THE SLOW erosion of democracy in Central Europe advanced another step last week, when Romania’s corruption-ridden government resorted to brute force to answer protests against its subversion of the rule of law. After tens of thousands of people gathered in central Bucharest to call for the government’s resignation, riot police launched an assault with a water cannon, tear gas and batons, beating peaceful participants, journalists and even several Israeli tourists . More than 400 people were reported injured — a shocking toll for a political protest in a member state of the European Union and NATO.
The employment of violence was just the latest tactic of the ruling Social Democratic Party (PSD) in what has been a relentless campaign to shield itself from consequences for rampant graft and other criminal activity. The biggest beneficiary is its leader, Liviu Dragnea, who already has two criminal convictions on his record, including one in June for putting PSD hacks on the government payroll.
That result came about thanks to the strenuous efforts of Laura Codruta Kovesi, the chief of an anti-corruption directorate that Romania created five years ago under heavy E.U. pressure. In all, Ms. Kovesi and her staff won the convictions of more than 1,000 officials , including nine former cabinet ministers and scores of parliamentary deputies. Her reward was to be forced from office last month by Mr. Dragnea’s crew, which also passed laws decriminalizing low-level graft and weakening the independence of prosecutors and judges.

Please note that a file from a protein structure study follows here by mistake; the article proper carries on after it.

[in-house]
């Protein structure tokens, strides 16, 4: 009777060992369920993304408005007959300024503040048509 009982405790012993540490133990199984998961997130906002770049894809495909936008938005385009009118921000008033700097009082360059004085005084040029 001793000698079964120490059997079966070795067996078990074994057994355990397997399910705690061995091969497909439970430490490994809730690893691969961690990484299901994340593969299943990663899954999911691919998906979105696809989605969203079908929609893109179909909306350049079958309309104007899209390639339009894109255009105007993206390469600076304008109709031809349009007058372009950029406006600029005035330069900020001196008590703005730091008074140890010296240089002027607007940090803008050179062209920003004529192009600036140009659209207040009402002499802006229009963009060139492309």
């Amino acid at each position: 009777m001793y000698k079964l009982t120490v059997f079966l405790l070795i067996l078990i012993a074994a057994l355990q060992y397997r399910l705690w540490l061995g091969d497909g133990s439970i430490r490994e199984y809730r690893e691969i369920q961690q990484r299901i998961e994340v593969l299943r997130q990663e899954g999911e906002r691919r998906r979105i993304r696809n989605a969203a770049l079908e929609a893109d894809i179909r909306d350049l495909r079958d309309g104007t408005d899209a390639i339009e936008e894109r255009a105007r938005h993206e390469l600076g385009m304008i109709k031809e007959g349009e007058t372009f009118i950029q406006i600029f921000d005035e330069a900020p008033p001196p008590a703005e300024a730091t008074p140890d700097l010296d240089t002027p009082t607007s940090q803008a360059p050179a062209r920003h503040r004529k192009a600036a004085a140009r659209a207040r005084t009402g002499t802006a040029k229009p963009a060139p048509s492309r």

The encouraging news here is that average Romanians, like people in Poland opposed to a similar governmental power grab, have been pushing back. Last year, a massive demonstration by hundreds of thousands forced the government to back down from an initial attempt to change graft laws, and there were more demonstrations at the end of last year . Last week’s protest was driven by the large Romanian diaspora, whose remittances from work in more prosperous parts of Europe are vital to the economy. Despite the government’s violent response, demonstrators returned to the streets on several following nights — and the riot police were shamed into withdrawing.
The PSD’s assault on the rule of law could still be turned back by Romania’s constitutional court. Not surprisingly, the popularity of Mr. Dragnea and his party is declining, but the next parliamentary election could be more than two years away. That means the cause of Romanian democracy needs more help from the E.U. leadership and that of other Western democracies, including the United States. The European Commission should step up pressure on the government to nullify or drastically amend the new laws. And the Trump administration should sanction Romanian officials involved in corruption and the use of violence against peaceful demonstrators under the Magnitsky Act, which was designed to address such abuses. A historic achievement, the consolidation of democracy in former communist states of the Soviet bloc, is in jeopardy in Romania, Poland and Hungary. The Western nations that helped foster it must do more than watch.